A film about how the excesses of modern capitalism impact those at the bottom of society most severely. No, not That one. We’ll get to that one when the cinemas are a bit less full.
This one is set in Northern France, the post-industrial hinterlands of Rassemblement National (the racist pack formerly known as Front National). But the community shown here is multi-cultural and in solidarity with each other. It also covers a diversity of ages rarely seen in a film with a largely female cast.
The focal point is a drop in centre for troubled women – most of whom are also homeless. The centre has a problem in that the women who go there are just a little too troubled. Only 4% end up living in any sort of security, which is not enough for the faceless bureaucrats upstairs who decided to close the centre for not meeting its targets.
If this isn’t bad enough, women must leave the centre at 6pm every day, but the tent city in which many of them are living has just been bulldozed to the ground. In case they think of using the local park benches, these have also been newly fitted with spikes.
Faced with an impossible situation, the four social workers who run the centre (again a group of multi-racial women) illegally set up a 24-hour centre where everyone can sleep, shower and take part in courses where they can learn new skills and indeed share their own skill sets. This has a dramatic impact on the lack of self-confidence which was holding them back.
Reading what I’ve just written, I know this all feels like a heavy-handed socialist realist tract about the evils of capitalism. And indeed no sympathy is spared for the indifferent elites who let all this happen. Yet the film remains authentic from beginning to end. This is in no small part to the actresses, many of whom had been homeless themselves.
One in particular is part of a running joke of serial job interviews where she impresses her potential employers with her skills at repairing things, before letting slip that she learned all these skills in prison, where she’d been sent for murdering her abusive husband. She feels no regrets, so why should she lie about it?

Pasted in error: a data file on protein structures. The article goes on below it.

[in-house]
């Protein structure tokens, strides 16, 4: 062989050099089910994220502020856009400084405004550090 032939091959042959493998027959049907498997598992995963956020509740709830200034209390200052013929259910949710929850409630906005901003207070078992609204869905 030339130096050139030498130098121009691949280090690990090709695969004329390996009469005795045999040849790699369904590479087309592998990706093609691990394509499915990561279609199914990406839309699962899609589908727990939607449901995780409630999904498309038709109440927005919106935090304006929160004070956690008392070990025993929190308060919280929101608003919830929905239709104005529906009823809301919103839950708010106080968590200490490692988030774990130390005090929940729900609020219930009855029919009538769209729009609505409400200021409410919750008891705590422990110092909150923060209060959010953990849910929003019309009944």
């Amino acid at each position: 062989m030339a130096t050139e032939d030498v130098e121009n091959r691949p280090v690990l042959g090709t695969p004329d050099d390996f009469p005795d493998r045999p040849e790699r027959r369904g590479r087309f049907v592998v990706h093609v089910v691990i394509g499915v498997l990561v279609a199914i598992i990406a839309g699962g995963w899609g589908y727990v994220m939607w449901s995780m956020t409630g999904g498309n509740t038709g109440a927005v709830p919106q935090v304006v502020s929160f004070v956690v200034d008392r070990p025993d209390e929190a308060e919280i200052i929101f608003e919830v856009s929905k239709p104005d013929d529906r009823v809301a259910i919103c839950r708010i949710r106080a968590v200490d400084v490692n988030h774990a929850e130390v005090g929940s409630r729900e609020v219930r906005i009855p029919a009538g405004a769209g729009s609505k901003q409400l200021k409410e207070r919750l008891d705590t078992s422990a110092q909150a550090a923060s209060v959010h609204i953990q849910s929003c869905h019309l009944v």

Another significant scene is when the social workers implore the women to try harder to go out and find a job. A woman who until now had been fairly placid shouts out: “I wear a headscarf. Do you know how difficult it is for people like me to find a job?” (or somesuch). Given the Islamophobia that seems to pervade middle class France, including its film makers, this is an astonishing scene.
But the film revolves around Audrey, one of the social workers, who sacrifices her social life for the women in her care. She offers them moral support and follows them to their interviews. Yet Audrey is riddled with self-doubt and is finding it hard to hold everything together. You feel that any minute she might crack, which would be tragic as everyone is depending on her to some extent.
The Invisibles doesn’t have a happy ending, which is right and proper for a film that is so grounded in realism. In an uncaring system there are no easy ways out, and it would have been irresponsible to have suggested anything otherwise. But it does end on a note of defiance with the women figuratively and in one case literally sticking up their middle finger at the people who have never met them who determine their fate.
In the end its a film where Hope and Despair are available in equal measures. It shows that individuals can make a difference without whitewashing a fully desperate situation. At one point, Audrey is vocally thankful of the very small victories. They may not be much but at least they are something.
I do have one quibble, and realise that this might just be me. For all its tragic scenes, The Invisibles is a comedy. And I get why – in order to preserve the dignity of the women it is important to show them as having agency and the ability to enjoy themselves. They are not just victims. And indeed, many of the scenes – which look highly improvised – of the non-professional actresses messing around are very effective.
Yet every so often in the cinema where I was there were bursts of laughter at scenes that didn’t really seem very funny. Now it is quite possible that I just missed an obvious joke – something I often do, especially when viewing French films which have been dubbed into German. But I had a nasty feeling that some people were laughing at the strange working-class women who aren’t pretty like “proper” actresses, rather than with them.
This is fairly incidental, and as said may well say more about me than the film, which is both righteous and compelling. How compelling? Would you believe me, when I say the soundtrack uses “Sisters are Doing It for Themselves” in a way that is neither corny nor bloody obvious? No, I wouldn’t either if I hadn’t witnessed it for myself.